In my last annual report I called the attention of the government to the fact that quite a number of emigrants, so called, had been imported from some of the Polynesian islands. Subsequent to that, several other vessels arrived here with some hundreds more of those unfortunate people. When the privilege of importing these people was granted by the Peruvian government, it was intended that they should be introduced as voluntary apprentices, similar to the Chinese coolies. But it having been ascertained that the privilege given had been grossly abused by those engaged in it, and that instead of coming voluntarily, these unfortunate people in many instances were stolen, by being induced to come on board the vessels by deceitful promises, and then retained by force, the grant has been revoked, and quite a number of them have been repurchased by the government and sent back to their native islands. Large mnmbers died after arriving in this country, having been found perfectly useless as laborers. I am sorry to say that some American citizens were engaged in this inhuman traffic. No new regulations have been introduced during the year past which would affect American industry.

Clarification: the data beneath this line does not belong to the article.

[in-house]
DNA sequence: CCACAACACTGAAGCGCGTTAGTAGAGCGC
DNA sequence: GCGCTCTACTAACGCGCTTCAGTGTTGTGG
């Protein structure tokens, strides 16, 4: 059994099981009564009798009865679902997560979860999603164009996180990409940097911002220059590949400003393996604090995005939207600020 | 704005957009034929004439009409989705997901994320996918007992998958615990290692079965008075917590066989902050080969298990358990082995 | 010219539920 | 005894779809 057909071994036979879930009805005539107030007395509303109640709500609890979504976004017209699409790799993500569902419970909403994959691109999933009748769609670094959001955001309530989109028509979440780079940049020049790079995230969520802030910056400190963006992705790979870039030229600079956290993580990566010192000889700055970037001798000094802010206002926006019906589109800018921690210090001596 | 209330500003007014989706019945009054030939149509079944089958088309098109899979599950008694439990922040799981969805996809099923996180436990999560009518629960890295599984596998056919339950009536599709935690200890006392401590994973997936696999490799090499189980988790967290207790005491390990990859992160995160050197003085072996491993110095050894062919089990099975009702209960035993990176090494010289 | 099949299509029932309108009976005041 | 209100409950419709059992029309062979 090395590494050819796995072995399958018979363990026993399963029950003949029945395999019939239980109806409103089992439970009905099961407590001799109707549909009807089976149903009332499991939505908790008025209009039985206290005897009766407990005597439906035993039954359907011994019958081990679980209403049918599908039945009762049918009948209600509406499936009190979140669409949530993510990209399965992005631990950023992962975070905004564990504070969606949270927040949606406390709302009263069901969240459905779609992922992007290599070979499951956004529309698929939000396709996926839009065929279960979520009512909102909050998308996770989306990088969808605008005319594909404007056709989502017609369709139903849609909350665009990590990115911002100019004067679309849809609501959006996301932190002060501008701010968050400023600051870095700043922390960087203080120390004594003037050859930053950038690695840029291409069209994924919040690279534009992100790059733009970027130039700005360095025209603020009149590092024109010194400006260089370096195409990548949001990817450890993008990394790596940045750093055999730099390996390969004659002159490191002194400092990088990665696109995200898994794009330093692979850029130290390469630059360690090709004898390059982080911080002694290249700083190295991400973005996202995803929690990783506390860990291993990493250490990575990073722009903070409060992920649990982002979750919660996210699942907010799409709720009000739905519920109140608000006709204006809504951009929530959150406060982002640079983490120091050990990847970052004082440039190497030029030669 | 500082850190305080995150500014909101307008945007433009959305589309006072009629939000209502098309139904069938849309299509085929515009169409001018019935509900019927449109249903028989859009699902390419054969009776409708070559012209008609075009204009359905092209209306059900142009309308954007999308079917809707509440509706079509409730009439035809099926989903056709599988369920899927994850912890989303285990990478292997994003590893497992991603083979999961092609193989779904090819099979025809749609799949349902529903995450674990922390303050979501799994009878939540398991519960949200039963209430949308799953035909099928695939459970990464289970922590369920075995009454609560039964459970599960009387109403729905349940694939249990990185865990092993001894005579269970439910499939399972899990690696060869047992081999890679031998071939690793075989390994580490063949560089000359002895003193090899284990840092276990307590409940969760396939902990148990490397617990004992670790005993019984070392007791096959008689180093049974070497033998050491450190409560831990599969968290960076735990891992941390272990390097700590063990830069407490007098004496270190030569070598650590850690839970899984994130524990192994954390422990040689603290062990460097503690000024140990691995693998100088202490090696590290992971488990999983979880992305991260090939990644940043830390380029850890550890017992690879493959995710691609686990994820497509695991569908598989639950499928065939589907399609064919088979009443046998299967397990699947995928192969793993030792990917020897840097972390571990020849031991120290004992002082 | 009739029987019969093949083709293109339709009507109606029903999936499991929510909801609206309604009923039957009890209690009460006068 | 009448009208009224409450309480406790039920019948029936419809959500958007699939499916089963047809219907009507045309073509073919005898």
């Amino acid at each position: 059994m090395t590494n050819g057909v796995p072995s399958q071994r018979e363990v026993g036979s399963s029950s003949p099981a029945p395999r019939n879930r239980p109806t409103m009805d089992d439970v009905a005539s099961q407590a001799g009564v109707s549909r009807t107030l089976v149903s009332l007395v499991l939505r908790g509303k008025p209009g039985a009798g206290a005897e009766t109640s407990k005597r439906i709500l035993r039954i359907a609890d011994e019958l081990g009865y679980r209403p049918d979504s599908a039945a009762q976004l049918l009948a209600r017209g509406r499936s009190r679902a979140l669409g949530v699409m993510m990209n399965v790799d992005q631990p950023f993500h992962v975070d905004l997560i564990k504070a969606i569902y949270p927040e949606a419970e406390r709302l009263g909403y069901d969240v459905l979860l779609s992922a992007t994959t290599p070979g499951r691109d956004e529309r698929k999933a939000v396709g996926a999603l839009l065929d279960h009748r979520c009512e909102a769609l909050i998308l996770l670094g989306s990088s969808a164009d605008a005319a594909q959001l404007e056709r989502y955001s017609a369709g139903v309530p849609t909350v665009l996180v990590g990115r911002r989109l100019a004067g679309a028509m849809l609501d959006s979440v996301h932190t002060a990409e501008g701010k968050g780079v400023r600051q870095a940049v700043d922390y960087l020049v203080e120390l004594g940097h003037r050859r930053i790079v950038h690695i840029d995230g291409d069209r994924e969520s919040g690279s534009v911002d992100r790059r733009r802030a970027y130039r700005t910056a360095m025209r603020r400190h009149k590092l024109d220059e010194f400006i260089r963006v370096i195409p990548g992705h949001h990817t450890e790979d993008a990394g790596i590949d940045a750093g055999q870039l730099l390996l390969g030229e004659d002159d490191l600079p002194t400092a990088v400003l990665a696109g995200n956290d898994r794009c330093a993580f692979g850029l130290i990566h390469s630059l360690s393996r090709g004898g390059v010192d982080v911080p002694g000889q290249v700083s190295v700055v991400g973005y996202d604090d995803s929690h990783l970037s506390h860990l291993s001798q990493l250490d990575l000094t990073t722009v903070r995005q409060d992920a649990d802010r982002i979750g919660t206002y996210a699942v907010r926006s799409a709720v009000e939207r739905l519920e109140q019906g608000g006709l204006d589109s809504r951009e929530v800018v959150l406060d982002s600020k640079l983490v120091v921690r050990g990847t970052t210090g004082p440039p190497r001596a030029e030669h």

A survey of the guano islands, “not including the Chinchas," belonging to Peru, has been made by the government during the past year, and the result may be briefly stated as follows: